Graphite shafts are more expensive but are lighter and have more flex. They are ideal for mid-handicappers with higher swing speed. The other drawback, apart from the cost, is a slightly less consistent feel.
Multi-Material shafts are becoming more popular and combine the benefits of a range of materials for a decent weight, flex and feel.
You will also want to look at the shaft length particularly if you are not average height. The correct length relative to your height can make a world of difference to your success with a set of irons.
Many mid-handicappers find that an offset hosel improves their game. These are set marginally in front of the clubhead. What this does is alter the center of gravity (COG) and give you more forgiveness while also helping you to launch the ball when you hit a less than dead center shot.
Not so long ago most iron sets were pretty standard, generally a 3 iron to the pitching wedge and sand wedge. Current sets come with a range of options so it is important to look at what you are getting.
You might have wedges you love or specific wedges you wish to buy, for example. Many players now often use hybrids instead of long irons. Give some thought to this before making your decision.
For most people, budget simply has to be a consideration. While there are many highly affordable sets available others can be an expensive investment.
This is also why it important to think about your needs and do your homework to find the best irons for your game.
A quality set of irons will help your game tremendously, both in terms of score and enjoyment. As they can last you many years of regular golfing it is worth investing in a decent set of irons.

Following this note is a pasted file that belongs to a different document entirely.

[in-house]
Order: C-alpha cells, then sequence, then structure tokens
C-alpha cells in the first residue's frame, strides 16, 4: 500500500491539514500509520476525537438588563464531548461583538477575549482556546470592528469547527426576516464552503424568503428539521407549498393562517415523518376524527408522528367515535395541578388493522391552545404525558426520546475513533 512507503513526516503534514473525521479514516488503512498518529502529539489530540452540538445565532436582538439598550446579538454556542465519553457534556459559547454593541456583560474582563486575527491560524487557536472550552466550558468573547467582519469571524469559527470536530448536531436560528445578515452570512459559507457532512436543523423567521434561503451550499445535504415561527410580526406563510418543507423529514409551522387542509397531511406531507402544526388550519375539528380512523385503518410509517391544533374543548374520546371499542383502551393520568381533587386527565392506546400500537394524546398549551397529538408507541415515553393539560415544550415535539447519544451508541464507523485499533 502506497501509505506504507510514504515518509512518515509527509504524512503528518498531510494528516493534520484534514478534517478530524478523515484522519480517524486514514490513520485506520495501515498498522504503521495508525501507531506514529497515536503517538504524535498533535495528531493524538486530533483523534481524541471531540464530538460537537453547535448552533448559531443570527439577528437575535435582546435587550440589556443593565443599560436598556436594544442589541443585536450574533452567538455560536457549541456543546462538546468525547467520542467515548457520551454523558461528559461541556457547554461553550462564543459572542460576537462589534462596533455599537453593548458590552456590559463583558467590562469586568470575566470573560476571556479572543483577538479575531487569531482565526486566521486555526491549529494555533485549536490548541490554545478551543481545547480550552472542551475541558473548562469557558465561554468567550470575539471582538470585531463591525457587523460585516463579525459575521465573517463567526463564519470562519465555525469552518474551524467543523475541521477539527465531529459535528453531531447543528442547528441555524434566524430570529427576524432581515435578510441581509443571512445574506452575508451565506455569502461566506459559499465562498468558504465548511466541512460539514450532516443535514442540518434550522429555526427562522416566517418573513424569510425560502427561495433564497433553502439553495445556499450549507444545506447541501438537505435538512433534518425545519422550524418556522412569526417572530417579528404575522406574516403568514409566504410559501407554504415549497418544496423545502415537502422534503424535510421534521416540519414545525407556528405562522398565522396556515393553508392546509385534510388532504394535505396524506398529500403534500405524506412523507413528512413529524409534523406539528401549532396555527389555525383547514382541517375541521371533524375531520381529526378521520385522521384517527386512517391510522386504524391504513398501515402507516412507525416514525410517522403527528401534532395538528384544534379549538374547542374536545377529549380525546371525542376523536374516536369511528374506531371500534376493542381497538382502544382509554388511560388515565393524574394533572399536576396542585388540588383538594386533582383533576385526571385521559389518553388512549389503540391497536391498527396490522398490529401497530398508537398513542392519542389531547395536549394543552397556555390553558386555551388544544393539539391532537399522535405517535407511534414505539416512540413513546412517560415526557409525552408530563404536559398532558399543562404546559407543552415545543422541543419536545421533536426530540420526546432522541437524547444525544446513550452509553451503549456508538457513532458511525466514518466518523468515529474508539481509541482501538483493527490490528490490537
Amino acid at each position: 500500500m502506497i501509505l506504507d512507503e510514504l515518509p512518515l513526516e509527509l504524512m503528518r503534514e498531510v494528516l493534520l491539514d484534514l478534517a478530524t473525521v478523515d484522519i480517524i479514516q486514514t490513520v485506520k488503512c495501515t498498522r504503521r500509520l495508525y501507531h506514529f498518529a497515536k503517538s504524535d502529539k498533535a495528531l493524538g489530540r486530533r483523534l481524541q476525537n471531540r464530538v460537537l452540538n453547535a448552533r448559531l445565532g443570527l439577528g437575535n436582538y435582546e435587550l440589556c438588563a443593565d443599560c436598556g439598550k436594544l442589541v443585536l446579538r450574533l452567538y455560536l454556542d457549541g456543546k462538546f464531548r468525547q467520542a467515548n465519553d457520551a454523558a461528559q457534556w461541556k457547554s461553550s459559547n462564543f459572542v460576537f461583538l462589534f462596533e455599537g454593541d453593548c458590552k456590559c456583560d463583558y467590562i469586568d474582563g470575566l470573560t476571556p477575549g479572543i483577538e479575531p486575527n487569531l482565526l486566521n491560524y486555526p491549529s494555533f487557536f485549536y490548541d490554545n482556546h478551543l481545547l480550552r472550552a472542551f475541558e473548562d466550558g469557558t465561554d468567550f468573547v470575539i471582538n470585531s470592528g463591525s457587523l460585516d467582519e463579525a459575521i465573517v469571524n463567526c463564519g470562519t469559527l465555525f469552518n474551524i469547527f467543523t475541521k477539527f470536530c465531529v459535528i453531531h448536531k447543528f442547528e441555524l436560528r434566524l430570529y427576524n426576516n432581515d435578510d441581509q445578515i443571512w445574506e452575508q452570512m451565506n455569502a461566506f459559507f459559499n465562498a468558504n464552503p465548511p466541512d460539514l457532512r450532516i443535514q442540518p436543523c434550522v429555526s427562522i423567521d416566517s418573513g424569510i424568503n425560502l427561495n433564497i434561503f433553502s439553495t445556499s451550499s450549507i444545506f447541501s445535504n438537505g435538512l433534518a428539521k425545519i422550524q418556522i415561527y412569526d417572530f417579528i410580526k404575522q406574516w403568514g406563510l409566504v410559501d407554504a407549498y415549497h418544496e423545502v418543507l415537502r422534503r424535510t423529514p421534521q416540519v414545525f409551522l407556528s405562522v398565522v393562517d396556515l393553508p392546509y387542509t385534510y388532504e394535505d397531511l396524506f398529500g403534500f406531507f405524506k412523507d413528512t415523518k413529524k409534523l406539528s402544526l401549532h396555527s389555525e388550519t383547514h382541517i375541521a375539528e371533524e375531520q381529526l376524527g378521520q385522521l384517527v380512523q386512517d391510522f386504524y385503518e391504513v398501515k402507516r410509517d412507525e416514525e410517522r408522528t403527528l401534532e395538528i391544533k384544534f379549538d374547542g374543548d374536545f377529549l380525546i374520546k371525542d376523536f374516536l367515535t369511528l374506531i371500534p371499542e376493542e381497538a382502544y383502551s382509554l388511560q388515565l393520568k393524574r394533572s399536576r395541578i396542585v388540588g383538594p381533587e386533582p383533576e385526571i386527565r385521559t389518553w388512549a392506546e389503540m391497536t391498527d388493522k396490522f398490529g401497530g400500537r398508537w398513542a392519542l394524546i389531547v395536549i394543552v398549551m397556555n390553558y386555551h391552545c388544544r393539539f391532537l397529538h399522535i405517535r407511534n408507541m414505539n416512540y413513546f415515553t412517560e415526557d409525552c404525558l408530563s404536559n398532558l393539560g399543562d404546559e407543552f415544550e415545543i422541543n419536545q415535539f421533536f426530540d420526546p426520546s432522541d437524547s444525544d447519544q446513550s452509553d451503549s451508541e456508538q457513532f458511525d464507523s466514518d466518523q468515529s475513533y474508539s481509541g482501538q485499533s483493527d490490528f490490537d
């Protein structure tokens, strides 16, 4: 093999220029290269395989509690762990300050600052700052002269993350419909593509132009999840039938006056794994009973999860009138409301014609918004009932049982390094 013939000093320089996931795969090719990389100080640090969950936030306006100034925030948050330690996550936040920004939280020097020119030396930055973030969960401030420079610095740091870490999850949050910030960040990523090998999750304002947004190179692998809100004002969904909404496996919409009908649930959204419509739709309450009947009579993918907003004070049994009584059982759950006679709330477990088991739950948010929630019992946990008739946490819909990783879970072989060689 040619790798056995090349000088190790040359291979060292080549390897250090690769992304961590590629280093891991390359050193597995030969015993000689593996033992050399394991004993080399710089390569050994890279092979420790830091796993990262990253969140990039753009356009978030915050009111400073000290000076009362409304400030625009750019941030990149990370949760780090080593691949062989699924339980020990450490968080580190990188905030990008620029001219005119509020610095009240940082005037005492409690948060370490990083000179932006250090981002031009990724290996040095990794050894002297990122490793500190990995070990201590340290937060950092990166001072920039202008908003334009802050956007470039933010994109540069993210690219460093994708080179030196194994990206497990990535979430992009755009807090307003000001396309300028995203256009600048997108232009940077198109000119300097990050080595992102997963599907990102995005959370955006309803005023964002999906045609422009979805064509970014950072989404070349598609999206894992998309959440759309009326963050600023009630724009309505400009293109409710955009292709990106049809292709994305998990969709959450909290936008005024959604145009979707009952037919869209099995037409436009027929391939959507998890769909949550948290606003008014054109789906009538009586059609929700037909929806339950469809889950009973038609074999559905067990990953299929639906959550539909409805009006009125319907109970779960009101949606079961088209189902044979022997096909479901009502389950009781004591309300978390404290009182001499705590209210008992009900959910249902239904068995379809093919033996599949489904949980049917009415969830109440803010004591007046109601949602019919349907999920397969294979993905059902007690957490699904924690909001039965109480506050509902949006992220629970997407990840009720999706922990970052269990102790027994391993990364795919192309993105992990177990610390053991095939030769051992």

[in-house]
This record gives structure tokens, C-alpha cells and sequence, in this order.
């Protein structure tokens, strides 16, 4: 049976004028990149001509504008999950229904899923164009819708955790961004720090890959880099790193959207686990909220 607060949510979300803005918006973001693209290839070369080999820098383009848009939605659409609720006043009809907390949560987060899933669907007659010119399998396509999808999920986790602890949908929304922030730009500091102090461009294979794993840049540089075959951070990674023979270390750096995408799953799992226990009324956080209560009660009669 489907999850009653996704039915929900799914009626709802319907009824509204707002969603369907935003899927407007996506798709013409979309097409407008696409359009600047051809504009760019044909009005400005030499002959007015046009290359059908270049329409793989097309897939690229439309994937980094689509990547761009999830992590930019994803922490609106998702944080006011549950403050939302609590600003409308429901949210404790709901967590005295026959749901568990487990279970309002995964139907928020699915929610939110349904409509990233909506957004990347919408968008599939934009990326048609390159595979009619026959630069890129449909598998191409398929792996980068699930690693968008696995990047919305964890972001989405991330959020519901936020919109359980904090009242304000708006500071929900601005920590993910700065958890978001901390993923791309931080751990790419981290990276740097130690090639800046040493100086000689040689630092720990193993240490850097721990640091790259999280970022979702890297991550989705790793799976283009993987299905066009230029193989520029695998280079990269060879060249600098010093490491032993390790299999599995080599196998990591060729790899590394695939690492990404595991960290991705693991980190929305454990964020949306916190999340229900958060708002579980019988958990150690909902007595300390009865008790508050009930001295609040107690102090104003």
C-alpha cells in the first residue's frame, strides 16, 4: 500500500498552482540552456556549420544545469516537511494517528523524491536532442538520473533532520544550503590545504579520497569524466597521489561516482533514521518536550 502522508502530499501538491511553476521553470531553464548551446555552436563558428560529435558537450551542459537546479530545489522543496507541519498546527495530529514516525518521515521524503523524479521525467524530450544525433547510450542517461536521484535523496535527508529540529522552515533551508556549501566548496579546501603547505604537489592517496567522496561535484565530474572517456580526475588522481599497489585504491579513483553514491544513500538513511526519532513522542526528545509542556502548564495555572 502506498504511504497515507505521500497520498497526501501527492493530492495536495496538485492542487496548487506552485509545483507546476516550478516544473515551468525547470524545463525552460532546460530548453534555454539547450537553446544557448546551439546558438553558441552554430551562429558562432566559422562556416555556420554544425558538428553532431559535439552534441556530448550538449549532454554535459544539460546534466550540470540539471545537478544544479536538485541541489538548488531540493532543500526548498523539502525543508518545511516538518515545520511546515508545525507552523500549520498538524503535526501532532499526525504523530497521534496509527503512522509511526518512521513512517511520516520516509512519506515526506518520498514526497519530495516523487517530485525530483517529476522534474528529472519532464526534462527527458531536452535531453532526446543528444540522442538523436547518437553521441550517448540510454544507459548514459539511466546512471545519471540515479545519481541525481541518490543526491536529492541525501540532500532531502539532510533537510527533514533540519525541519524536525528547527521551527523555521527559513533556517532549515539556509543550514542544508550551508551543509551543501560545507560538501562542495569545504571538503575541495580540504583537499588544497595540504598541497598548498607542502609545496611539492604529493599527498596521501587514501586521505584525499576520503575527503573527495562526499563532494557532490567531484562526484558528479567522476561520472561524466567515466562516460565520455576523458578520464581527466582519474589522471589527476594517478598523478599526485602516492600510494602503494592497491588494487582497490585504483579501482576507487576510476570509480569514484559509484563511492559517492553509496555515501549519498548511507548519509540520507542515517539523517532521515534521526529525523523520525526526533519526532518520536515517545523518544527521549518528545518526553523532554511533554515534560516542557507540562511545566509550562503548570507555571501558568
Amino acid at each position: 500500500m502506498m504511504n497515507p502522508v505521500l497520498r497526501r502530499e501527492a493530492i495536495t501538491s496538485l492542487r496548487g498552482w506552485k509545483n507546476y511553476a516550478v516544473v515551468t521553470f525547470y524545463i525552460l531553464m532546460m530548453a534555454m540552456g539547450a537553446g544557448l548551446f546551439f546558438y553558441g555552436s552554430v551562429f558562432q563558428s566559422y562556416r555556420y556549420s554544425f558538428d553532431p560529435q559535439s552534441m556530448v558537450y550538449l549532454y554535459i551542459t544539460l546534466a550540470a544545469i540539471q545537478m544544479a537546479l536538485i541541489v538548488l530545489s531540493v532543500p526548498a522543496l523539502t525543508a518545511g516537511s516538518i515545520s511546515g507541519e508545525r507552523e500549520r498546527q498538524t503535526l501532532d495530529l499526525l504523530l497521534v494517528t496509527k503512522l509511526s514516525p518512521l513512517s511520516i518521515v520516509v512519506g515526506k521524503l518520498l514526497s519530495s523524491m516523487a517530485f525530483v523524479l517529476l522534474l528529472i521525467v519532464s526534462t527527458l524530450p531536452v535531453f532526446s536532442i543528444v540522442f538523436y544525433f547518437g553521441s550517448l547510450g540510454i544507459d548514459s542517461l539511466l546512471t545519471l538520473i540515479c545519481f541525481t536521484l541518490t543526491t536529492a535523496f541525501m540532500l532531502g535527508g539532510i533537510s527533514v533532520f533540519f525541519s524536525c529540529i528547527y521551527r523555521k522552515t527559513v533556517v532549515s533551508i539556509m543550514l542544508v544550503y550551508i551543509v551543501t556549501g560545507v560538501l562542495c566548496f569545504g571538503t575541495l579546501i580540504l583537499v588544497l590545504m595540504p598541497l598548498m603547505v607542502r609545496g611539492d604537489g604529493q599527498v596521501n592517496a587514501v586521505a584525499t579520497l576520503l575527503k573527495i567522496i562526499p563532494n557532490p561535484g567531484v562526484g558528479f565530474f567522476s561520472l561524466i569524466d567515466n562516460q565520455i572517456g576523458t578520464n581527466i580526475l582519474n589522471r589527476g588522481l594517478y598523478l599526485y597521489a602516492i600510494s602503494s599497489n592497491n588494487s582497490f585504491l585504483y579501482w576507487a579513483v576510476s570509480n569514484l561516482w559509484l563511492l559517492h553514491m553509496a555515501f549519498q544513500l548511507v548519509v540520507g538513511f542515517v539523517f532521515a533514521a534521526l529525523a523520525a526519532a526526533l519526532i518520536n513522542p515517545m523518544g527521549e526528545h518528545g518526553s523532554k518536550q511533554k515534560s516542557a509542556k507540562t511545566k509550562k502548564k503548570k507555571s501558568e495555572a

Here are a few tips for buying a new set of irons:
The 5 Best Irons For a Mid-Handicapper Reviewed
While the company is probably best known for its popular drivers, TaylorMade makes a number of outstanding iron sets as well. Their main priority with their irons is to deliver a good launch and great distance, two things most mid-handicappers find critical to their game.
These are game improvement drivers and while not ideal for beginners they will suit a wide range of players and are favored by many mid handicappers.
The iron set is a great combination of technologies that have been refined and improved over time, the result of extensive research and development.
The RIBCOR technology is the most beneficial. This design creates a firm stiff perimeter which makes for a solid and powerful head.
The energy transfer is good for increased distance and the accuracy is impressive. While the perimeter is stiff it allows for greater flexibility in the face which makes the irons more forgiving.
Another benefit of the RIBCOR technology is a pleasing powerful sound on impact and good feel and feedback.
The weighting is another big focus with these irons. The heel and toe weighting have been enhanced for a higher moment of inertia (MOI).